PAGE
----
I've fallen and I can't get up!
This line was spoken in a television commercial for a medical alarm and protection company called LifeCall. The motivation behind the systems is that subscribers, mostly senior citizens as well as the disabled, would receive a pendant which, when activated, would allow the user to speak into an audio receiving device and talk directly with a dispatch service, without the need to reach a telephone. The service was designed to appeal particularly to seniors who lived alone and who might experience a medical emergency, such as a fall, which would leave them alert but immobile and unable to reach the telephone.
In 1989, LifeCall began running commercials which contained a scene wherein an elderly woman, identified by a dispatcher as "Mrs. Fletcher", uses the medical alert pendant after having fallen in the bathroom. After falling, Mrs. Fletcher speaks the phrase "I've fallen, and I can't get up!", after which the dispatcher informs her that he is sending help.
Taken at its face value, the commercial portrays a dangerous situation for a senior, with perhaps dire consequences: an elderly person suddenly incapacitated at home, unable to get help, perhaps for hours or even days.
The "I've fallen and I can't get up" ad had the double misfortune of being unintentionally campy and appearing often on cable and daytime television. The fact that the commercial was a dramatization (as clearly stated in the beginning of the commercial) using bad acting also contributed to the humor. The combination made "I've fallen... and I can't get up!" a recognized, universal punchline that applied to many comedic situations. All of these factors made the ad memorable, ensuring the line's place in pop culture history.
According to the United States Patent and Trademark Office, after first applying in October 1990, LifeCall registered the phrase "I've fallen and I can't get up" as a trademark in September 1992 until its status was cancelled in 1999. In October 2002, the similar phrase "Help, I've fallen and I can't get up!" became a registered trademark of Life Alert Emergency Response, Inc. In June 2007, the phrase "I've fallen and I can't get up!" also became a registered trademark of Life Alert. Both phrases are currently used on their website as well as in their commercials. The phrase is made out, however, to be much less campy. It is now usually followed by a narrator who talks about the reason behind why such a situation would be serious, giving the impression that the people behind the infamous commercial never intended it to have any humor behind it and didn't want the phrase to be used in any humorous manner.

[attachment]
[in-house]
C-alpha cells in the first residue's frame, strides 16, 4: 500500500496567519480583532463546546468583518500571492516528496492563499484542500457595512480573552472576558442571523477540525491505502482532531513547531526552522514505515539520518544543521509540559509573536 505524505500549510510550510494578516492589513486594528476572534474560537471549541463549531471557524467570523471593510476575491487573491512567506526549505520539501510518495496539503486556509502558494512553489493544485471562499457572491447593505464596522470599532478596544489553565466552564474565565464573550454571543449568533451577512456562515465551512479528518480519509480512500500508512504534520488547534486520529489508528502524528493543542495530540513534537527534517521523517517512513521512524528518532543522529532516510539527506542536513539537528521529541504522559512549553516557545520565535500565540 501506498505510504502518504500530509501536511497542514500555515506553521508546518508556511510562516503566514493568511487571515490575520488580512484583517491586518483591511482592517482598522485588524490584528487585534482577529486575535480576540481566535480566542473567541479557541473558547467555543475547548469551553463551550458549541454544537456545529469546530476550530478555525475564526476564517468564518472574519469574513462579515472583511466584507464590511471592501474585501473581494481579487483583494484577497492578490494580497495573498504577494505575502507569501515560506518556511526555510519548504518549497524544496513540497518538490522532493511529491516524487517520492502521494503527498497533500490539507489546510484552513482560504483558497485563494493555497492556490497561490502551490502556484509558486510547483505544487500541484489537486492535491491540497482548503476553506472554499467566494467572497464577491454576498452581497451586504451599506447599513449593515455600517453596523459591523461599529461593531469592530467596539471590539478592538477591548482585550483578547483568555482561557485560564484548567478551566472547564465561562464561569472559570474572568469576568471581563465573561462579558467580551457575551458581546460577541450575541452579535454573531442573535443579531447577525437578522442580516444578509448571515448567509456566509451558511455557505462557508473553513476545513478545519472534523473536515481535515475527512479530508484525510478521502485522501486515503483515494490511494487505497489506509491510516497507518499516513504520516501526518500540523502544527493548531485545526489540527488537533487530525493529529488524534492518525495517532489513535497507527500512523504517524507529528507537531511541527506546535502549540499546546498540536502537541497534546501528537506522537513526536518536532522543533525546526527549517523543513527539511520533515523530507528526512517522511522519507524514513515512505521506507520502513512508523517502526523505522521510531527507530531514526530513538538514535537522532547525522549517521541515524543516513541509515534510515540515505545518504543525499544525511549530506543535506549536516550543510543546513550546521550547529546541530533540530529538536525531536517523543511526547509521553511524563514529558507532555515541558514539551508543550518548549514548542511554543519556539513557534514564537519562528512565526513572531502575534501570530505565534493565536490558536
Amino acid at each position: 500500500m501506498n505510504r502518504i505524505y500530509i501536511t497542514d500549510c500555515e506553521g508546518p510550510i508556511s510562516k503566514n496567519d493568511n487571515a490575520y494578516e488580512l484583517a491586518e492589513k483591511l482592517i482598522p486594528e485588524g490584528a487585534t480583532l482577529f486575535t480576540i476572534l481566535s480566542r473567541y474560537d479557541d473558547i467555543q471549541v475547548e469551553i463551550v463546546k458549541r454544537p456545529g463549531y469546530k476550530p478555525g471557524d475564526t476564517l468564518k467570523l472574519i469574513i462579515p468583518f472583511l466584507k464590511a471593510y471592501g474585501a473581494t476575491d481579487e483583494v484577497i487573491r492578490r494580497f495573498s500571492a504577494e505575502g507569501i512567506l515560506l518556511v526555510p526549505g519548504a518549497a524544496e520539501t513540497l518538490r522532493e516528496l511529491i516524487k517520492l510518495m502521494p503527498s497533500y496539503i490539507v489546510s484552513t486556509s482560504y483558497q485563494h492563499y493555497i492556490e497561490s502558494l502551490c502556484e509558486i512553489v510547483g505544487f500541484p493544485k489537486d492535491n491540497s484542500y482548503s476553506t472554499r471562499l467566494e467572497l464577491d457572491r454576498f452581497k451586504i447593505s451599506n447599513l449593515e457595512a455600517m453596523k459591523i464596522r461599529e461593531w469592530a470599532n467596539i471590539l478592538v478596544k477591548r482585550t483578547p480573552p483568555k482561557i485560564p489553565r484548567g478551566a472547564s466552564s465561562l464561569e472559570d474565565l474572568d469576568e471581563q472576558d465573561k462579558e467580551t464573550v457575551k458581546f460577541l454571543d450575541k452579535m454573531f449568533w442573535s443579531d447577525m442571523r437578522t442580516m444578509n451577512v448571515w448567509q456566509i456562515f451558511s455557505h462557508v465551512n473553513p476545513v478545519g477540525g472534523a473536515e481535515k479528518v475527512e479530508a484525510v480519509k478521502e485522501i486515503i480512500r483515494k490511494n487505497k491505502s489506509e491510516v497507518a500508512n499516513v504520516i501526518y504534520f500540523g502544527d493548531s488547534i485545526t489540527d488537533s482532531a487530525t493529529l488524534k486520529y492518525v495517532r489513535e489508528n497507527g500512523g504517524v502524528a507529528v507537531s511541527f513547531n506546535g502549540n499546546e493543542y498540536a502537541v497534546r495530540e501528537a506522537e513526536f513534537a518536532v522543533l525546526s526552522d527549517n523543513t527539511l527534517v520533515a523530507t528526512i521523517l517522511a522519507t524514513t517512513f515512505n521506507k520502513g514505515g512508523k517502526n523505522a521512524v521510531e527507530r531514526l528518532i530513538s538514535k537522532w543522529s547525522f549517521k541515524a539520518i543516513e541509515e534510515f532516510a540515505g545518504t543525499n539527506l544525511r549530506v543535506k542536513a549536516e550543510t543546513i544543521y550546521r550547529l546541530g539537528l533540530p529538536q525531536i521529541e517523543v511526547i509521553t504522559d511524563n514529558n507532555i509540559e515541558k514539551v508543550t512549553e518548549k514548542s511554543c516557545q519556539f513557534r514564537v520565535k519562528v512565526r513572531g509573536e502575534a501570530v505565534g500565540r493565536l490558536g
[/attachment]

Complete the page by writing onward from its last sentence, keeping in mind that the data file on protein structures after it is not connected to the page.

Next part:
Another catchphrase which was also used by an elderly man named Mr. Miller in the same LifeCall commercial, and also humorously popularized, was "I'm having chest pains!"
Actress portraying Mrs. Fletcher
Three women have been credited with playing Mrs. Fletcher:
- Edith Fore, according to the Phoenix New Times, and Entertainment Weekly, who consider her 1997 death to be newsworthy based on her appearance in the commercial alone.
- IMDb also credits the role to both former Ziegfeld Follies dancer Dorothy McHugh, and to Bea Marcus.
It is possible different actresses were used in different markets.
Actor portraying the dispatcher
The dispatcher was portrayed by character actor Robert "Bob" Snead ("We're sending help immediately, Mrs. Fletcher."). According to IMDb Snead had a number of small television roles in shows such as Murder She Wrote and Highway to Heaven between 1987 and 1989.
Wally, from the Dilbert comic strip is portrayed making fun of equipment specifications by saying this line.
Steve Urkel also uttered the then famous line in an episode of Family Matters.
In a Roseanne Season Four episode titled "The Back Story," Roseanne Conner throws out her back while painting her toenails and, while writhing on the sofa in extreme pain and yelling for her husband Dan, cries, "I can't get up and I don't have one of those things! I shouldn't have laughed at that old lady on TV!" On a 1991 episode of Married with children (you better shop around) Marcy is run over by Al and Peggy and makes the comment that she has fallen and can't get up.